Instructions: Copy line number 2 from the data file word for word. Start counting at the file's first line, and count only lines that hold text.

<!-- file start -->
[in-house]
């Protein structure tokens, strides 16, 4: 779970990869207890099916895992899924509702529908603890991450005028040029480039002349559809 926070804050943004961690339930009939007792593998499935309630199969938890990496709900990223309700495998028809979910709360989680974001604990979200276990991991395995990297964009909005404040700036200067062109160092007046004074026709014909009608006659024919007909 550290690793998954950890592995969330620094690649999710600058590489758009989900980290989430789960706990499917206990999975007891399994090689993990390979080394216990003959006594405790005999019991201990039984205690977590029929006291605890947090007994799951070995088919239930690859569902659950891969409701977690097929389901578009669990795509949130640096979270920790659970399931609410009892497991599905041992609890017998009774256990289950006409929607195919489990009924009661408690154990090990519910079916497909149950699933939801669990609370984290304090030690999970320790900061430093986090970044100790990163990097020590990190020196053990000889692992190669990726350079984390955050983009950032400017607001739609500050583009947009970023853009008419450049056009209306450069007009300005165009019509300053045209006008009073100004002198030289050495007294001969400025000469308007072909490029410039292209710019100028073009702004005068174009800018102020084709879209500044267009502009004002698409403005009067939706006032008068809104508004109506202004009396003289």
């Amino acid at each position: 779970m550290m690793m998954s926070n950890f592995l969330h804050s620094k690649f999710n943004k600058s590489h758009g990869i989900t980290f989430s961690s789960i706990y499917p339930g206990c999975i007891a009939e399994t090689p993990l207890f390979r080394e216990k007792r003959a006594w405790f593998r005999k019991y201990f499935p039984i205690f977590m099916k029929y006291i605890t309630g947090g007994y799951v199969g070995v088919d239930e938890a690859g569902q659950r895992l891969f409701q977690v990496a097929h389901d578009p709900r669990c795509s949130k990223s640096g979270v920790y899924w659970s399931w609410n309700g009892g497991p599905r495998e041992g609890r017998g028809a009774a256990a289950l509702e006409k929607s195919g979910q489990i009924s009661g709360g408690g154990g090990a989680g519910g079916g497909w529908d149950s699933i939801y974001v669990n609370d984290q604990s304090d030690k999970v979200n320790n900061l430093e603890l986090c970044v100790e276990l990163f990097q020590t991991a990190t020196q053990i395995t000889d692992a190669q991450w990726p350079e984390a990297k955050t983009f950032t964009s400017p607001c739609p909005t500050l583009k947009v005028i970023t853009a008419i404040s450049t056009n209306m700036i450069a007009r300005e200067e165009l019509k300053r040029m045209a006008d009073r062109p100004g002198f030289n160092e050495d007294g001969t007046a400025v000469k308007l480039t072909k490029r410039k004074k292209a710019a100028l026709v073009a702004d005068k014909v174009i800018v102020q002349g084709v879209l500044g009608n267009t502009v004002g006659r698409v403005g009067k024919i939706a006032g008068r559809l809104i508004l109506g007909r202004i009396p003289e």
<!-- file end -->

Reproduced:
């Protein structure tokens, strides 16, 4: 779970990869207890099916895992899924509702529908603890991450005028040029480039002349559809 926070804050943004961690339930009939007792593998499935309630199969938890990496709900990223309700495998028809979910709360989680974001604990979200276990991991395995990297964009909005404040700036200067062109160092007046004074026709014909009608006659024919007909 550290690793998954950890592995969330620094690649999710600058590489758009989900980290989430789960706990499917206990999975007891399994090689993990390979080394216990003959006594405790005999019991201990039984205690977590029929006291605890947090007994799951070995088919239930690859569902659950891969409701977690097929389901578009669990795509949130640096979270920790659970399931609410009892497991599905041992609890017998009774256990289950006409929607195919489990009924009661408690154990090990519910079916497909149950699933939801669990609370984290304090030690999970320790900061430093986090970044100790990163990097020590990190020196053990000889692992190669990726350079984390955050983009950032400017607001739609500050583009947009970023853009008419450049056009209306450069007009300005165009019509300053045209006008009073100004002198030289050495007294001969400025000469308007072909490029410039292209710019100028073009702004005068174009800018102020084709879209500044267009502009004002698409403005009067939706006032008068809104508004109506202004009396003289």